On the other hand this is the tale of a despicable killer, a murderer of twisted appetites possessed of an even more twisted worldview. He is so sick that he could very well be an ‘it’, though Mia manages to beautifully straddle the line between monster and madman with a creepy and brilliant balancing act – there are hectic scenes in this tale, scenes that will make you flinch and grimace and you may, perhaps, find yourself wanting to set down your eReader. You won’t, though.

Because it’s when these three people collide (and the reader can see the collision coming, like being stuck in traffic and seeing an accident unfold in dreadful slow motion) that the tale is at its most visceral and shocking. I was left silent and stunned as the events played out, and then got another kick in the stomach for good measure at the tale’s end.

I’m seriously looking forward to more from Mia – she’s the kind of storyteller that is unafraid and the kind of writer that knows how to use words to pull, pinch, torture, sicken and elicit smiles. An amazing talent!

10 / 10

Pigs in Golfs

Check out the awesome soundtrack to ‘Pigs in Golfs‘, composed and created by Adolf De Beer, at Fox and Raven’s SoundCloud stream – it fits in beautifully (and creepily) with the tale!

To order your e-copies of ‘Pigs in Golfs‘ click here for Amazon US and here for Amazon UK, and don’t forget to visit Fox and Raven regularly for more awesome fiction! And check out Mia’s WordPress blog for more info on her and her work. 🙂

Until Monday, have an awesome weekend and



Posted by on September 6, 2013 in Fox and Raven Publishing, Reviews


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Review: Butterfly Potion by Trent Zelazny (Novella)

I grabbed this eBook off Amazon when Trent and his friends on Facebook posted that it was available for free, and after a long while (with me struggling to get an app on my phone that would allow me to read Kindle editions), I finally got to read the book.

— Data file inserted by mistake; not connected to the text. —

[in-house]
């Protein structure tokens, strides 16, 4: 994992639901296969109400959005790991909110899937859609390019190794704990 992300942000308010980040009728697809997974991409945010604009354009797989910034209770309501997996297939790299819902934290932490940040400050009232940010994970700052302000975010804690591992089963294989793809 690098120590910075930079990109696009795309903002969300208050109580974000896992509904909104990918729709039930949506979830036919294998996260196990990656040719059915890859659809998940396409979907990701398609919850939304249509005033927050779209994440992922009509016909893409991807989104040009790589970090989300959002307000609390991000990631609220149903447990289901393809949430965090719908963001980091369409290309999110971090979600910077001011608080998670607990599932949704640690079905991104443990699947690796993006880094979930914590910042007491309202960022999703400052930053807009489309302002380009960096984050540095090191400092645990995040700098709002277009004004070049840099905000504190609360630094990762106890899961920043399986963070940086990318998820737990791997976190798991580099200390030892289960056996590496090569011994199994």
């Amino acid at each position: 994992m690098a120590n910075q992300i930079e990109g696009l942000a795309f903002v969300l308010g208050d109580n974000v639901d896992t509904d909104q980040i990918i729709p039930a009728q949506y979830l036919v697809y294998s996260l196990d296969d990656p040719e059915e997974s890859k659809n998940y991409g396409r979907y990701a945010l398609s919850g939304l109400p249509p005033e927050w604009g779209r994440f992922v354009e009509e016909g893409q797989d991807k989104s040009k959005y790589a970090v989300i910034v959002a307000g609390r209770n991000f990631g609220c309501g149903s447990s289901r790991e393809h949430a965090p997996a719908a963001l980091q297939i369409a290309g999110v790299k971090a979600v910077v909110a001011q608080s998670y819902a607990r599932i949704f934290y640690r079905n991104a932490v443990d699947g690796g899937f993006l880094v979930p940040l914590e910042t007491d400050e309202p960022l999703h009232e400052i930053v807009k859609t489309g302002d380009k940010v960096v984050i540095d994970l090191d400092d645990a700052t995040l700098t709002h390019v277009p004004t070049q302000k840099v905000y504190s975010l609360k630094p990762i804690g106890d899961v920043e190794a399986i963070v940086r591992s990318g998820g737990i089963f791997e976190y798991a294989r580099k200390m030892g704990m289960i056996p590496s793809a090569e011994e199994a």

‘Butterfly Potion’ isn’t Fantasy or Horror, nor even Urban Fantasy – it’s a deeply moving and often searing look at alcoholism and depression, and it has to rank as one of the most memorable tales I’ve read.

The main character, Perry, is a broken man, spending his days drinking and trying to drown the pain of having lost someone powerfully dear to him. He wakes up disoriented and in pain after a hectic bender, not sure where he is or how he got there, knowing only that he has been robbed and that he desperately needs a drink.

The story has one other stand-out character, a damaged woman who is the ‘keeper’ of the Butterfly Potion of the story’s title. As he retraces his steps she allows herself to be tugged along, offering him what she can and what she feels she is worth, all the while subtly reminding him of everything he has lost. And from which he is running.

Trent does an incredible job of bringing these characters to life and paints the scenes they inhabit with a brilliant eye for just the correct amount of detail. Putting the focus on these characters -the people we usually find ourselves being disgusted by and whom we laugh at (and not always quietly) forces the reader to inhabit the skin of these people. It would have been easy to use these characters to show the reader the ugly sides of life, but Trent takes the more difficult path – leading us on an unapologetic journey into the beautiful things in life that are often hidden under the ugliness.

I was already impressed with Trent’s eye and mind for stories with the anthology, ‘Mirages – Tales from Authors of the Macabre‘, (reviewed here), and now I can honestly say that I’m damned impressed with Trent’s ability as a storyteller – he’s a word-weaver of skill and subtlety, and shows a great capacity for sympathy and honesty.

Definitely a writer who will remain on my radar – and should be on yours!

9 / 10

Butterfly Potion

To order your copies of ‘Butterfly Potion’, click the appropriate links:

Amazon US Paperback, Amazon US Kindle Edition,

Amazon UK Paperback, Amazon UK Kindle Edition

And for those of you who are in South Africa, check out this selection of Trent’s work, available online with Exclusive Books, but unfortunately not Butterfly Potion.

For more info on Trent and his body of work, check out his website here and his Facebook Page here.

Until tomorrow,


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Posted by on September 5, 2013 in Reviews